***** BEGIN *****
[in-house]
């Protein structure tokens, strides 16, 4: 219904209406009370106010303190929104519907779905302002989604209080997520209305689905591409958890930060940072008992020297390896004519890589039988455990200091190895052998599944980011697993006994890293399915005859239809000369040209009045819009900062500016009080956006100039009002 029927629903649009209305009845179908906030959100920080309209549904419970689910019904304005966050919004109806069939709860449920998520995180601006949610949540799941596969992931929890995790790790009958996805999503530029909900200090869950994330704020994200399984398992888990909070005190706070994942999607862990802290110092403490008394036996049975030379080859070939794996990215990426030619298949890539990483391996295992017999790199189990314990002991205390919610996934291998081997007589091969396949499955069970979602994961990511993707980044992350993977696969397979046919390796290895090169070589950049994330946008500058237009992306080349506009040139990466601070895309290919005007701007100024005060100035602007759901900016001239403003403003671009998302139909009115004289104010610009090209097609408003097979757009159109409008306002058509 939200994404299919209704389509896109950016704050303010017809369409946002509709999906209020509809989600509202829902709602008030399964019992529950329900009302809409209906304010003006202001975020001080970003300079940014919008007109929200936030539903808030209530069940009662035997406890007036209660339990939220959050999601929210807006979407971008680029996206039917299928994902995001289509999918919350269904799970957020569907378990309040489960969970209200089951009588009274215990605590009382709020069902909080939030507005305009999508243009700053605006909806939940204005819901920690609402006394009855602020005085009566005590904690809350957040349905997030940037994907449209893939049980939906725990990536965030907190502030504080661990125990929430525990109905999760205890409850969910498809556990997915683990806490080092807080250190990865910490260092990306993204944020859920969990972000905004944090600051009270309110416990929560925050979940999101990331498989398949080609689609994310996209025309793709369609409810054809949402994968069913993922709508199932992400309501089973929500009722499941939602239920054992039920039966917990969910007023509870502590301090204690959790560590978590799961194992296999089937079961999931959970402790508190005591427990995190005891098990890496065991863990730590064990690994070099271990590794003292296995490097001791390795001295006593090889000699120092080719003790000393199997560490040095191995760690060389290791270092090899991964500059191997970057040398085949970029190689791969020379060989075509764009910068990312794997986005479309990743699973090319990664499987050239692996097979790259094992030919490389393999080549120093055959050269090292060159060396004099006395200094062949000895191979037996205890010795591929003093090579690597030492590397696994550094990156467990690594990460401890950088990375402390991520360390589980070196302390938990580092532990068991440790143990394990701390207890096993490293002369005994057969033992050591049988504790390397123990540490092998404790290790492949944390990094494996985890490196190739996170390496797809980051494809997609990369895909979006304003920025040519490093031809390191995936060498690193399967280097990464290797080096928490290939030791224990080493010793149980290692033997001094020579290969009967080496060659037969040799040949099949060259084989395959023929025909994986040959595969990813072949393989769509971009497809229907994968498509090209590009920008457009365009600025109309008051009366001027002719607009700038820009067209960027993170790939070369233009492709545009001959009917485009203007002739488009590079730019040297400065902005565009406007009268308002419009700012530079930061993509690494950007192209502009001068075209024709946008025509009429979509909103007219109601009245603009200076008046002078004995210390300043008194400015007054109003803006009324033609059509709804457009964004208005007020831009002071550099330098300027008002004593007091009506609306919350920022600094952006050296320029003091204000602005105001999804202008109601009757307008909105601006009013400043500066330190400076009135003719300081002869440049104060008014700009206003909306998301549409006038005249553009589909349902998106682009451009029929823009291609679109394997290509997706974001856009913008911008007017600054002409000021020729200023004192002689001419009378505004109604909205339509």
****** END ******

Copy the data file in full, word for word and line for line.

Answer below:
[in-house]
């Protein structure tokens, strides 16, 4: 219904209406009370106010303190929104519907779905302002989604209080997520209305689905591409958890930060940072008992020297390896004519890589039988455990200091190895052998599944980011697993006994890293399915005859239809000369040209009045819009900062500016009080956006100039009002 029927629903649009209305009845179908906030959100920080309209549904419970689910019904304005966050919004109806069939709860449920998520995180601006949610949540799941596969992931929890995790790790009958996805999503530029909900200090869950994330704020994200399984398992888990909070005190706070994942999607862990802290110092403490008394036996049975030379080859070939794996990215990426030619298949890539990483391996295992017999790199189990314990002991205390919610996934291998081997007589091969396949499955069970979602994961990511993707980044992350993977696969397979046919390796290895090169070589950049994330946008500058237009992306080349506009040139990466601070895309290919005007701007100024005060100035602007759901900016001239403003403003671009998302139909009115004289104010610009090209097609408003097979757009159109409008306002058509 939200994404299919209704389509896109950016704050303010017809369409946002509709999906209020509809989600509202829902709602008030399964019992529950329900009302809409209906304010003006202001975020001080970003300079940014919008007109929200936030539903808030209530069940009662035997406890007036209660339990939220959050999601929210807006979407971008680029996206039917299928994902995001289509999918919350269904799970957020569907378990309040489960969970209200089951009588009274215990605590009382709020069902909080939030507005305009999508243009700053605006909806939940204005819901920690609402006394009855602020005085009566005590904690809350957040349905997030940037994907449209893939049980939906725990990536965030907190502030504080661990125990929430525990109905999760205890409850969910498809556990997915683990806490080092807080250190990865910490260092990306993204944020859920969990972000905004944090600051009270309110416990929560925050979940999101990331498989398949080609689609994310996209025309793709369609409810054809949402994968069913993922709508199932992400309501089973929500009722499941939602239920054992039920039966917990969910007023509870502590301090204690959790560590978590799961194992296999089937079961999931959970402790508190005591427990995190005891098990890496065991863990730590064990690994070099271990590794003292296995490097001791390795001295006593090889000699120092080719003790000393199997560490040095191995760690060389290791270092090899991964500059191997970057040398085949970029190689791969020379060989075509764009910068990312794997986005479309990743699973090319990664499987050239692996097979790259094992030919490389393999080549120093055959050269090292060159060396004099006395200094062949000895191979037996205890010795591929003093090579690597030492590397696994550094990156467990690594990460401890950088990375402390991520360390589980070196302390938990580092532990068991440790143990394990701390207890096993490293002369005994057969033992050591049988504790390397123990540490092998404790290790492949944390990094494996985890490196190739996170390496797809980051494809997609990369895909979006304003920025040519490093031809390191995936060498690193399967280097990464290797080096928490290939030791224990080493010793149980290692033997001094020579290969009967080496060659037969040799040949099949060259084989395959023929025909994986040959595969990813072949393989769509971009497809229907994968498509090209590009920008457009365009600025109309008051009366001027002719607009700038820009067209960027993170790939070369233009492709545009001959009917485009203007002739488009590079730019040297400065902005565009406007009268308002419009700012530079930061993509690494950007192209502009001068075209024709946008025509009429979509909103007219109601009245603009200076008046002078004995210390300043008194400015007054109003803006009324033609059509709804457009964004208005007020831009002071550099330098300027008002004593007091009506609306919350920022600094952006050296320029003091204000602005105001999804202008109601009757307008909105601006009013400043500066330190400076009135003719300081002869440049104060008014700009206003909306998301549409006038005249553009589909349902998106682009451009029929823009291609679109394997290509997706974001856009913008911008007017600054002409000021020729200023004192002689001419009378505004109604909205339509």